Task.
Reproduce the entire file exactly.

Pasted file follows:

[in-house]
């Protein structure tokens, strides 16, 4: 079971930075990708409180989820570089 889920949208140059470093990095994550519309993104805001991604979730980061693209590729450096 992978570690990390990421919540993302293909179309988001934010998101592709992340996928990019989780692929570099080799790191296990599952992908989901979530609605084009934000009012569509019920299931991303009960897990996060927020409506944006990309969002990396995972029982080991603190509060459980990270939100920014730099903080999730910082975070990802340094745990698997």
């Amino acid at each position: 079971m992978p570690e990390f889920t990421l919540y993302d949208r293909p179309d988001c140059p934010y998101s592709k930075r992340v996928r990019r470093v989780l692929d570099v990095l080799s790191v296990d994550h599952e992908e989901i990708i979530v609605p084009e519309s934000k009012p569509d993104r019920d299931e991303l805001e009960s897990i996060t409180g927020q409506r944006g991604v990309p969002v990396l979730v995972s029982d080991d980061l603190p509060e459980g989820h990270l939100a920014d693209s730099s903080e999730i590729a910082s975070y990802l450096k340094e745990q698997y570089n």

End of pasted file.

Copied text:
[in-house]
């Protein structure tokens, strides 16, 4: 079971930075990708409180989820570089 889920949208140059470093990095994550519309993104805001991604979730980061693209590729450096 992978570690990390990421919540993302293909179309988001934010998101592709992340996928990019989780692929570099080799790191296990599952992908989901979530609605084009934000009012569509019920299931991303009960897990996060927020409506944006990309969002990396995972029982080991603190509060459980990270939100920014730099903080999730910082975070990802340094745990698997």
């Amino acid at each position: 079971m992978p570690e990390f889920t990421l919540y993302d949208r293909p179309d988001c140059p934010y998101s592709k930075r992340v996928r990019r470093v989780l692929d570099v990095l080799s790191v296990d994550h599952e992908e989901i990708i979530v609605p084009e519309s934000k009012p569509d993104r019920d299931e991303l805001e009960s897990i996060t409180g927020q409506r944006g991604v990309p969002v990396l979730v995972s029982d080991d980061l603190p509060e459980g989820h990270l939100a920014d693209s730099s903080e999730i590729a910082s975070y990802l450096k340094e745990q698997y570089n």